2. Verification of the migration tools capabilities to handle the different authentication infrastructures from source to target farm
– We tested Metalogix and Sharegate and found out that only Sharegate could handle the complex authentication infrastructure with two way SMS authentication. Metalogix could login to the sites but was not able to transfer data.
3. Apply the mappings to Sharegate and migrate data
4. Manual rework of some list content stylings (HTML/CSS) that looked differently after the migration from 2007 to 2013
5. Quality assurance check according to the test protocols
6. Documentation of procedure improvements for the next site migration in work schedule of the Migration Wiki
6. Linking of the migrated sites to the global navigation

What kind of data and structure did we migrate?

– About 85% of the migration had been list data and documents
– About 10% had been Wikis and blogs
– About 5% had been Image-libraries
Almost all list modifications or custom lists or libraries have been customized locally, without website columns or website content types.
To fix that and to prepare the new platform for a better search experience, he project team created the best possible ‘website data model’ with website columns and website content types and built the site templates based on these structures as far as this was possible.

Why we used Sharegate

The most generic answer is, that Sharegate is simple to use but very powerful. In detail, Sharegate showed once more that it has some relevant advantages over other products like Metalogix.
In this project, no other tool then Sharegate was able to handle the complex authentication infrastructure at the client. The other thing is that support and access to technical support works pretty well for us. And we had to master the migration without any server side access. Sharegate proved to be the best one here, too, even with large amounts of documents and sometimes long latencies.

How we used Sharegate

Pretty basic. For each site, we mapped the data structures and started the migrations. In case a migration failed due to technical or other reasons, we restarted the same migration as often as required.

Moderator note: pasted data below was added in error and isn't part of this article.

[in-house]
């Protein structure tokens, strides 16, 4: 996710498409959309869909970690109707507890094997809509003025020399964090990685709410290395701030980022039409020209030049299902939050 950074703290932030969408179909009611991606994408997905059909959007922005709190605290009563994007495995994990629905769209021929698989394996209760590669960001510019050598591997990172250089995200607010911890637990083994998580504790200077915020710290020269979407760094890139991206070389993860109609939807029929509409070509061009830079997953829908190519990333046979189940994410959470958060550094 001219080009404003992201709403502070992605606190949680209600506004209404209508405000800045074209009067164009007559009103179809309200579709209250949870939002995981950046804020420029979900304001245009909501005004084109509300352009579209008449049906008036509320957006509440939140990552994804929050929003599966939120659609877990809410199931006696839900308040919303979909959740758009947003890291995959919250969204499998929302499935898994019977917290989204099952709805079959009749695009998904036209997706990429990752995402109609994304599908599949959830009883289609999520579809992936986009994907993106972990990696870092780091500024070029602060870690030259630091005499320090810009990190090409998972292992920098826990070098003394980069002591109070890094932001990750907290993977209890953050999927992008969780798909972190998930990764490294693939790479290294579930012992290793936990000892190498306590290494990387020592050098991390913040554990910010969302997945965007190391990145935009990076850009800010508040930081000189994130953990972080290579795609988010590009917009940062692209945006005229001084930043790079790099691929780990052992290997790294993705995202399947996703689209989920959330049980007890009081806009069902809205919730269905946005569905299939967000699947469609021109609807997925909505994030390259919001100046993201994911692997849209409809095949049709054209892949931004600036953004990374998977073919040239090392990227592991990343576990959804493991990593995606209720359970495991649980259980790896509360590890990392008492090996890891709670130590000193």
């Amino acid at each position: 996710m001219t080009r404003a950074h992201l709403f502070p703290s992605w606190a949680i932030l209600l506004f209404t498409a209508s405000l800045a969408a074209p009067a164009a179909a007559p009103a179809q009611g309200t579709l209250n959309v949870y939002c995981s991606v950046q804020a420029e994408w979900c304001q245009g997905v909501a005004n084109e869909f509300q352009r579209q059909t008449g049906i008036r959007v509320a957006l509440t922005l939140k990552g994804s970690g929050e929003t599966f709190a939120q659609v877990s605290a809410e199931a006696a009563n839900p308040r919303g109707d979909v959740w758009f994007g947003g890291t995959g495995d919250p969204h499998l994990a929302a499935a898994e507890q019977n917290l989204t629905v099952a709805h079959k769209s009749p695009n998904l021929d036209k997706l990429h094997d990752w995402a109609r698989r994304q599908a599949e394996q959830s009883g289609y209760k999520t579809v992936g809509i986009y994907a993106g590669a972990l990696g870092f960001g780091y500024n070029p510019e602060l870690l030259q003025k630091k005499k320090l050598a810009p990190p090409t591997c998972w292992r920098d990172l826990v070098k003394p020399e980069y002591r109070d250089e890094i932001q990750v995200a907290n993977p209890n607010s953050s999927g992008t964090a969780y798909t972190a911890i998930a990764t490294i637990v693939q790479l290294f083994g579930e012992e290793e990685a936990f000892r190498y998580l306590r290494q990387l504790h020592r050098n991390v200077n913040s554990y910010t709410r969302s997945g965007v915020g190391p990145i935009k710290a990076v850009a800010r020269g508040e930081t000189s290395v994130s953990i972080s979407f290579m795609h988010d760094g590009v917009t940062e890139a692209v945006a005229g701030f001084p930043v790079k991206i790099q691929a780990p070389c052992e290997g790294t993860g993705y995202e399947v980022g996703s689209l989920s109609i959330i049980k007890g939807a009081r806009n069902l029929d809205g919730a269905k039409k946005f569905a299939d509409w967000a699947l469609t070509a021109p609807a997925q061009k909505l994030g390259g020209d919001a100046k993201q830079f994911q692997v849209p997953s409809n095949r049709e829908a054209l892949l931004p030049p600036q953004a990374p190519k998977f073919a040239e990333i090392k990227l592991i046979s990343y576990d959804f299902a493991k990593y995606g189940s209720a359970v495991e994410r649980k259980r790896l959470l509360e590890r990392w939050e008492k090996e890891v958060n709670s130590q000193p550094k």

Technical problems did not come from Sharegate but from either the source or the target farm, so we had to fine-tune the farm settings several times to master the migration.
As Sharegate delivers a very good migration performance, it also brings heavy load to the farms so we started to split migrations in easy parts that ran throughout the days and scheduled complex or mass data parts in the nights.

Which things caused trouble?

Never data. Which is good. Most often links or changes in display behavior of SharePoint.

These are the most popular link-issues:

– 5% Document content that point with absolute URLs to other documents
– 5% Wiki content that points to absolute URLs to other wiki documents or document libraries
– 90% Links that have been too long after migration. This happens mostly with E-Mails stored to Document libraries or documents stored in deeply structured folders. The root cause is of course that if the root path to the source farm consists e.g. of 10 characters where the destination farm root path consists of 25 characters, all links will be enhanced by 15 characters, which can cause migration issues.

These are the most popular display-issues:

In the source farm, several HTML-formats had been used in Lists and Views to display nice KPIs or images centered in the display column.
In 2013 the list behavior has changed and the trade-off to display HTML-formatted fields required to
• either change the format template of a view to basic table, which leads to the fact that all other views are no longer displayed in SP 2013 style
• or to ‘tweak’ SharePoint lists with Display-Templates and JavaScript (see: http://www.learningsharepoint.com/2013/04/01/add-task-status-indicators-in-sharepoint-2013-using-js-link/)

Summary

Due to a detailed analysis, planning and communication and an incredibly good working together between the customers and our project members, we could master this project with perfect customer satisfaction in shorter time than originally planned.
Sharegate was an important key to our success as Sharegate was very tolerant against farm failures and problems and supported is as the perfect companion.
In this project we did not have to migrate workflows, so I can´t tell nothing about the workflow migration features for this customer’s environment. Each customer’s scenario is different, but until now we can say that Sharegate is a great partner for tools and support.

r.gros
CEO at EFEXCON AG
Ich schreibe über Customer Relationship Management (CRM), Customer Service, Customer Journey, Inbound Marketing, Content Marketing, Social Media, Software, SharePoint, Office 365, über Projekterfahrungen, Projekt-Turnarounds und Startups.
Ansonsten bin ich Trailrunner, Mountainbiker, Zuhörer, Erzähler, Startup-Macher und CEO
2016-10-20T21:27:21+00:00